Jesus revealed Himself to Saul as the One Whom the prophets and the messengers of God had spoken about, the One through Whom God would save all of His people, and this He had done, through none other than by the outpouring of His love, by His act of love on the cross, the greatest singular act of love of all, as He laid down His life for our sake, so that through His death, He might redeem us all mankind from our sins.

He is the Lamb of God, Whose Body had been given for all the faithful, through the bread that He and all of our priests had blessed and transformed into the very essence and reality of His Precious Body, the Lamb of sacrifice that is perfect and unblemished, far greater beyond the lambs that the Israelites ate at their first Passover in Egypt, and beyond the bread of the manna that they ate during their journey in the desert.

The blood of the lambs had been used for the marking of the doorposts of the houses of the Israelites, at the time when God was to send His greatest plague upon Egypt, the plague of death and destruction on all the firstborn sons and children of the Egyptians. All the houses of Israel marked with the blood of the lamb escaped the fated destruction as sent by God throughout the land of Egypt.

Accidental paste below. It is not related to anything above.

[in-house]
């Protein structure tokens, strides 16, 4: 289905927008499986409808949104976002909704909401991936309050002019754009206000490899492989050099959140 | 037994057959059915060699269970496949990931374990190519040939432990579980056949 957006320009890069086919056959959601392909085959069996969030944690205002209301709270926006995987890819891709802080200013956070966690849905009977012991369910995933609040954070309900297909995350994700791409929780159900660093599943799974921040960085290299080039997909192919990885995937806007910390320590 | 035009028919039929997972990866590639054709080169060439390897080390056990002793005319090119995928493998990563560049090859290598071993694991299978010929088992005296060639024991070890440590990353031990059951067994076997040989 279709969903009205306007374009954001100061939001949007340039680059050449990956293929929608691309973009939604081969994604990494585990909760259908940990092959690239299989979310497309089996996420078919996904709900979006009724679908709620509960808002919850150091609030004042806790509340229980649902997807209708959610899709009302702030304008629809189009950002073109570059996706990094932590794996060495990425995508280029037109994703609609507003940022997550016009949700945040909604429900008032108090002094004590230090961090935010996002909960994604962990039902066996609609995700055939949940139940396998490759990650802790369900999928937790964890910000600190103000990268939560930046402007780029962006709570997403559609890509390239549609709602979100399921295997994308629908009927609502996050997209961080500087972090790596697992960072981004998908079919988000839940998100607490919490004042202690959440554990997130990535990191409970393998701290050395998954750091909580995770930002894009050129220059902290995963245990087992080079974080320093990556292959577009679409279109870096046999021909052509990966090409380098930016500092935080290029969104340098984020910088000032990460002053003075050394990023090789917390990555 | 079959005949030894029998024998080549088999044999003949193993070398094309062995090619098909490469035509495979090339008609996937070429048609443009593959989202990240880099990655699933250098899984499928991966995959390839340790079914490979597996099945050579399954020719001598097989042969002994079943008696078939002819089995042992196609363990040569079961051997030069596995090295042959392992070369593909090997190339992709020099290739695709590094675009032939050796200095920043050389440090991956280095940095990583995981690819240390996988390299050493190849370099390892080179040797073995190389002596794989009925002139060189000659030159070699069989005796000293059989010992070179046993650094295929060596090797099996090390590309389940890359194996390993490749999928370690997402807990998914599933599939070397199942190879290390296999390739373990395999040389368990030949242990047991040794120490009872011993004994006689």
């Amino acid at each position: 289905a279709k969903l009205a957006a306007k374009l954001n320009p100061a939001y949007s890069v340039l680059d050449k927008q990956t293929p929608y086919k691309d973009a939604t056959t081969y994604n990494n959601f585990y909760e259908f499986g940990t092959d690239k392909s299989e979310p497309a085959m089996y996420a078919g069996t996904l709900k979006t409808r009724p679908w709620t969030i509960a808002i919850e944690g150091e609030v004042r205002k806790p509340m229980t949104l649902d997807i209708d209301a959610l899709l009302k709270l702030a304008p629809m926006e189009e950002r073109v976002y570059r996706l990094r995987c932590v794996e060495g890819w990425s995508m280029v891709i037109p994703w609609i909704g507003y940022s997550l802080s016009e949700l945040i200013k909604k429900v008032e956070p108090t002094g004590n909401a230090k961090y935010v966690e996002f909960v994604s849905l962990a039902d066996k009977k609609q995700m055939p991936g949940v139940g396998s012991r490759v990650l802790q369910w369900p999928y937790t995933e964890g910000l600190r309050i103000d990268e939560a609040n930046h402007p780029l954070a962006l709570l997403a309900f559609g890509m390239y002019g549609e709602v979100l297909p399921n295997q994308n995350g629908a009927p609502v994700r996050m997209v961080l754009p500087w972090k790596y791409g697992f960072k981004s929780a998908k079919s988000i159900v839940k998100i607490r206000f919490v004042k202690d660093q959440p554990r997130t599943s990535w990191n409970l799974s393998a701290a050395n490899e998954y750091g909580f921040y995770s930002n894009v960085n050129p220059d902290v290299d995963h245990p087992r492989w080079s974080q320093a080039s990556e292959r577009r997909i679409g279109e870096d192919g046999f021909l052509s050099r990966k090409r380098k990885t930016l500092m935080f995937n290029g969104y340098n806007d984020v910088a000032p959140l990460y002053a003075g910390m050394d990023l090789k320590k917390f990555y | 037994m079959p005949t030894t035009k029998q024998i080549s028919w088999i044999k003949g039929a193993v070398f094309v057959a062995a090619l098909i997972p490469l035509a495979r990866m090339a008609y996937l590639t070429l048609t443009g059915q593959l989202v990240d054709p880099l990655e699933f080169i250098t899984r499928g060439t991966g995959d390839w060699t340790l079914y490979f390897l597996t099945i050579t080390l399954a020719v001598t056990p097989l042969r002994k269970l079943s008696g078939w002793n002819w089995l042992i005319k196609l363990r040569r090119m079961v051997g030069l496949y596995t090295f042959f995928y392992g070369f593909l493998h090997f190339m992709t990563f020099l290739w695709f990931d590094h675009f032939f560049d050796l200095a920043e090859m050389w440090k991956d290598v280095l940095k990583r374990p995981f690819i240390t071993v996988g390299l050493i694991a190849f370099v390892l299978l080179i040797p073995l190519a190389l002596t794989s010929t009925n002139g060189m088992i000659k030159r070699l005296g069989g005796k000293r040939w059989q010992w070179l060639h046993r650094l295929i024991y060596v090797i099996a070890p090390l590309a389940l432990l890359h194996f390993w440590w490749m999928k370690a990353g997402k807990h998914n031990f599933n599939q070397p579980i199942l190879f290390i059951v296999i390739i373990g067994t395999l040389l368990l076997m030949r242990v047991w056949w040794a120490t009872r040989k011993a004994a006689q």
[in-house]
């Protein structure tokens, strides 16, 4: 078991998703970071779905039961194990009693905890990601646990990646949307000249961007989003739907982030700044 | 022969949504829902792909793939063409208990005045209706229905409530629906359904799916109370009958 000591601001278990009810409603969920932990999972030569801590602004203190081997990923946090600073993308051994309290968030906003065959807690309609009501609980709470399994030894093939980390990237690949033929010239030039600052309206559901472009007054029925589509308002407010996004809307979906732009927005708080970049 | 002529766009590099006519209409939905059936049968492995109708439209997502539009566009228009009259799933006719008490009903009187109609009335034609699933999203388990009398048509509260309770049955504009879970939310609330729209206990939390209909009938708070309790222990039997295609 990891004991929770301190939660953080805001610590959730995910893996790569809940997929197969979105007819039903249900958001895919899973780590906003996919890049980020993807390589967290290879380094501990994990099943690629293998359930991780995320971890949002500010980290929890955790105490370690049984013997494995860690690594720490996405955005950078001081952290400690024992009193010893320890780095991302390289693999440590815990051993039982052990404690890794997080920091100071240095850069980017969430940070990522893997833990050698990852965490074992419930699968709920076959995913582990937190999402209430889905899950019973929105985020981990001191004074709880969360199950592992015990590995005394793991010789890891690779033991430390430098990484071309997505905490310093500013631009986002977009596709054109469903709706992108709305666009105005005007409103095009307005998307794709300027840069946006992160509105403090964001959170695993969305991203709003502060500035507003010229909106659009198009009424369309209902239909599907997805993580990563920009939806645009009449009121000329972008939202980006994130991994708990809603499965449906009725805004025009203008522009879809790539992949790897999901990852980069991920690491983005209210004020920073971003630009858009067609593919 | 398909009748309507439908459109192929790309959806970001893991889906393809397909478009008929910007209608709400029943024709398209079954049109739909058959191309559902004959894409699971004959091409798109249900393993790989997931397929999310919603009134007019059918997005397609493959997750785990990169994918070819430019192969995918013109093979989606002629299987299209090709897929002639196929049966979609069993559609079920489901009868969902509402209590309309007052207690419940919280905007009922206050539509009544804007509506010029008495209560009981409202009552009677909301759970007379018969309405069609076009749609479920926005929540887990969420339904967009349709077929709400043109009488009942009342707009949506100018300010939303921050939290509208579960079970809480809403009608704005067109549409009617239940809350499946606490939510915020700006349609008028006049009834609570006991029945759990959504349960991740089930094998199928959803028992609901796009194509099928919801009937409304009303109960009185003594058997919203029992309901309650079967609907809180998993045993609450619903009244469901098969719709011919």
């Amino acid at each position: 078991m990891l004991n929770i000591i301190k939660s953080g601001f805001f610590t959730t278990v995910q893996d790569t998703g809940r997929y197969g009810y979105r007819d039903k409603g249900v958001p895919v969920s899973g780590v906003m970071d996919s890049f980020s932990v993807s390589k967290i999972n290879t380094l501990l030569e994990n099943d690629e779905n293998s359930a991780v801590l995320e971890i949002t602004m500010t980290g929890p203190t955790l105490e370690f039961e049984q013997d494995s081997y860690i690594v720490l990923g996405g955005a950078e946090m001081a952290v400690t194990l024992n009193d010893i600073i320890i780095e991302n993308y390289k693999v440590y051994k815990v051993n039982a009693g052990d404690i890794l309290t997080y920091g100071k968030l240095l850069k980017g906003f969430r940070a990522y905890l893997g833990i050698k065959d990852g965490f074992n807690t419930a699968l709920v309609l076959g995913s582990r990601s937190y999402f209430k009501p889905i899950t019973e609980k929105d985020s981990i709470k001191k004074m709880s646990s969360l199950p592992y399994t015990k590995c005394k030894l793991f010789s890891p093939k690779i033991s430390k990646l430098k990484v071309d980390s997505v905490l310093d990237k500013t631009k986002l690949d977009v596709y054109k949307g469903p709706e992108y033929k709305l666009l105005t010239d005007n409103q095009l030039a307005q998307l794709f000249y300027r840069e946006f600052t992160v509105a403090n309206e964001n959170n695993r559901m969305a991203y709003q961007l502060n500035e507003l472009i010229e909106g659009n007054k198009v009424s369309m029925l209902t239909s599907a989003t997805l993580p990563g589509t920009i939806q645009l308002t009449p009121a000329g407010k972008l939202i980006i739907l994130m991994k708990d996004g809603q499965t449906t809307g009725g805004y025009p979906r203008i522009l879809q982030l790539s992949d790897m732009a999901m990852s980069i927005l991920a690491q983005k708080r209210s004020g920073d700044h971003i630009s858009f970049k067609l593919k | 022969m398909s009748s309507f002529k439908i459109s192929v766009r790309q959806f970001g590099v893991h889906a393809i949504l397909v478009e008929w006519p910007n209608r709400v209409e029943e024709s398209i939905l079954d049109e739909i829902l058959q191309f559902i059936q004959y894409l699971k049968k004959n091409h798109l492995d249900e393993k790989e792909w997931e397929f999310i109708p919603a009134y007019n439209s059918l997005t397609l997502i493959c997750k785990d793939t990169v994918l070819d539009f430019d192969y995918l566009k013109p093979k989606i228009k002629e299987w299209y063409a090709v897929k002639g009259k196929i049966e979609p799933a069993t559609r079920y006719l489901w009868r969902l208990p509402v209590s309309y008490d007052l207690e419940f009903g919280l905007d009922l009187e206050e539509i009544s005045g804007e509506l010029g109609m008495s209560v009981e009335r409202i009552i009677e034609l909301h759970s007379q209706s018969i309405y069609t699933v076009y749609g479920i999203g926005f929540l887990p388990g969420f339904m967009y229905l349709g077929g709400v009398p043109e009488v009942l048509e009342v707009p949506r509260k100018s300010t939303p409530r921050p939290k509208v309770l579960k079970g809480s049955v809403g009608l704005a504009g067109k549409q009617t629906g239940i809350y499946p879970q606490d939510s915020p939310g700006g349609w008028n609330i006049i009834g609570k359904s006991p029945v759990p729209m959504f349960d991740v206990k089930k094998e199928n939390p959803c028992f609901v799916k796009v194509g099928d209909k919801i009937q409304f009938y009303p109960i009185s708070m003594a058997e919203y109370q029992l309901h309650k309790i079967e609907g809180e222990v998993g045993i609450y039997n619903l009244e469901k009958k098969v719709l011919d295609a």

And the blood of lambs and bulls were also used to sanctify the people of God, and as a sign of penance and the absolution of sins, as the symbol of the covenant between God and His people. And in the end, God Himself as the true Lamb, shed His own Blood, given to us, through the wine which He Himself had blessed, and which He and all of our priests had transformed into the very essence and reality of His Most Precious Blood.

Through His Most Precious Body and Blood, Christ Himself had come to dwell in each and every one of us who believe in Him, and who place our trust and faith in Him. He has come to redeem us and to free us from our bondage to sin, to open our eyes and allow us to see once again His truth and His light. That was exactly what had happened to Saul as he laid blind for three days in Damascus, unable to see and living in darkness.